NEW YORK (Reuters) – Investors gearing up for another week of corporate earnings may give more weight to the words of company executives than headline-grabbing numbers, as Wall Street seeks evidence that corporations can weather the uncertainty caused by the coronavirus pandemic.
Around a fifth of S&P 500 companies are expected to report results in the coming week, as investors digest a market surge that has lifted the S&P index 25% from its March lows as of Thursday. Those include major industrial, tech and consumer products companies, as well as streaming company Netflix (NFLX.O), whose shares rose to a record high in the past week.
Estimates for first-quarter profits have worsened: Analysts expect overall S&P 500 profits to drop by 12.8%, according to IBES data from Refinitiv – a far steeper decline than the 4.7% drop projected as of April 1.
But how companies fare against those expectations may have little ultimate impact on their stock prices this time around.
“It’s all about the commentary, it’s not about the numbers,” said Carol Schleif, deputy chief investment officer at Abbot Downing.
Some of the companies reporting are among those worst hit by the pandemic’s fallout. They include airlines – such as Delta Air Lines (DAL.N) and Southwest Airlines (LUV.N) – after major carriers this week agreed in principle to a $25 billion U.S. rescue package.
Investors will look for any clarity on how the pandemic has affected business and companies’ ability to keep operating in the months ahead.
Earnings are expected to fall 13.6% in 2020 before rebounding 22.8% in 2021, according to Refinitiv.
“This is the time when you want to see the emergency plans for companies,” said Rick Meckler, partner at Cherry Lane Investments in New Vernon, New Jersey. “For the vast majority of companies … the question is, When do they anticipate reopening and how badly were they hurt by this?”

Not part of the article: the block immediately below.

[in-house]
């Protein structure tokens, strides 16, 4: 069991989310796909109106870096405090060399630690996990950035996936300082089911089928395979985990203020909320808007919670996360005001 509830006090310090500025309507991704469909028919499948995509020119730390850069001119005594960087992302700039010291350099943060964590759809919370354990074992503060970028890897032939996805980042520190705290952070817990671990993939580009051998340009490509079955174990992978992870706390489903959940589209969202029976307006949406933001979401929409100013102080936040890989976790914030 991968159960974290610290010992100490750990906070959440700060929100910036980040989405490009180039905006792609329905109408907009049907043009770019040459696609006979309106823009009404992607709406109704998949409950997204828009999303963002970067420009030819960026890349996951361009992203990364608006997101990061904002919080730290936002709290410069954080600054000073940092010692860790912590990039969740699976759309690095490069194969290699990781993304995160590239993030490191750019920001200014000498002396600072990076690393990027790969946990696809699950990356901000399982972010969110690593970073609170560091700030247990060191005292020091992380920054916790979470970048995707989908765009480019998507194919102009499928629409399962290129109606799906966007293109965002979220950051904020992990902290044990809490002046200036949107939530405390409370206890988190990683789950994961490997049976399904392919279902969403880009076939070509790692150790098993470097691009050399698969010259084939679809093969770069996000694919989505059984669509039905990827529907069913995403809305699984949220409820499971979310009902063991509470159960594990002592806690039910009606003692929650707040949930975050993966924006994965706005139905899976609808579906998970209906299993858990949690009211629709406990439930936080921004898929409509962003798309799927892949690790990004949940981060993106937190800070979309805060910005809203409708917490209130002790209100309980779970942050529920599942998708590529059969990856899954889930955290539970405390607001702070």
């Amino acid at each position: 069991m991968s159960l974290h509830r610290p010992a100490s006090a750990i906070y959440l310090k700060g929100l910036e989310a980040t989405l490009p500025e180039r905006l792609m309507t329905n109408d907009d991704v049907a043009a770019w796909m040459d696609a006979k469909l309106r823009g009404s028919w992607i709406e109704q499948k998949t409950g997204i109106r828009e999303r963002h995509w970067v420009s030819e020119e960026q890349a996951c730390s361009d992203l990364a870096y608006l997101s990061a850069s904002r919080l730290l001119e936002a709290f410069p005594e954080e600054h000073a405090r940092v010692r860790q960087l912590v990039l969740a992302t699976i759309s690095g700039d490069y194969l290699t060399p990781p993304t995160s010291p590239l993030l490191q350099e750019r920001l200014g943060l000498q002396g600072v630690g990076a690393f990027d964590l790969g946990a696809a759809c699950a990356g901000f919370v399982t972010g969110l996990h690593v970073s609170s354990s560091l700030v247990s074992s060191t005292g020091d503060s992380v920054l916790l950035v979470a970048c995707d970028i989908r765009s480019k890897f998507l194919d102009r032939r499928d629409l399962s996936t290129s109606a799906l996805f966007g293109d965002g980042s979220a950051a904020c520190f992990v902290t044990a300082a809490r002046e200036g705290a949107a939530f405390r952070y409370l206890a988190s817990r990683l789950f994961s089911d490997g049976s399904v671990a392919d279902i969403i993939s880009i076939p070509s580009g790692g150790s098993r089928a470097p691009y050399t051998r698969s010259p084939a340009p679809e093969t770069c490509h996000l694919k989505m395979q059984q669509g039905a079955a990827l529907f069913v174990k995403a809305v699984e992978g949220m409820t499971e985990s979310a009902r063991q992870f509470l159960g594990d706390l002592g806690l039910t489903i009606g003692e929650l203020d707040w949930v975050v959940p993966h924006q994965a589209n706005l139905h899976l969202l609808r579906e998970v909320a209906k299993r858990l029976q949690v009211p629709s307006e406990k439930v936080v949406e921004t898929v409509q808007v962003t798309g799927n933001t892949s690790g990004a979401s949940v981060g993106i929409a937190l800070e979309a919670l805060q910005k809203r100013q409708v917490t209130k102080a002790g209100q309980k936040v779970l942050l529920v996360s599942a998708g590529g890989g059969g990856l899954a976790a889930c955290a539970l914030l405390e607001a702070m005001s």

Graphic – S&P 500 earnings estimates for 2020, 2021: here
Another area of focus is likely to be whether companies can become fully operational and take steps such as rehiring workers once shutdowns begin to be lifted and parts of the U.S. economy reopen.
“It’s just trying to get tidbits of insight into what people are assuming about their business in the remainder of the year,” said Walter Todd, chief investment officer at Greenwood Capital in South Carolina.
The market reaction to the past week’s reports has been mixed. The S&P 500 banks index .SPXBK is down more than 15% so far this week following the quarterly reports from big banks such as JPMorgan Chase (JPM.N), Wells Fargo (WFC.N) and Bank of America (BAC.N).
But shares of two bellwether healthcare companies, Johnson & Johnson (JNJ.N) and UnitedHealth Group (UNH.N), moved solidly higher following their respective results. The S&P 500 itself is up 0.3% for the week through Thursday after tallying its biggest weekly percentage gain last week since 1974.
Among the other companies on tap for next week: consumer giant Coca-Cola (KO.N), chip stalwart Intel (INTC.O), defense company Lockheed Martin (LMT.N) and wireless carrier Verizon (VZ.N).
The market’s recent rally may be another wild card this earnings season.
While the S&P 500’s bounce off its March lows has reflected a swell of confidence on the heels of unprecedented stimulus from the Federal Reserve and U.S. government, it may make investors more likely to sell shares of companies that report disappointing results.
“The big question right isn’t how earnings are going to be – they’re going to be bad,” said Chuck Carlson, chief executive officer at Horizon Investment Services in Hammond, Indiana. “The question from our standpoint is just how much the market has discounted that.”
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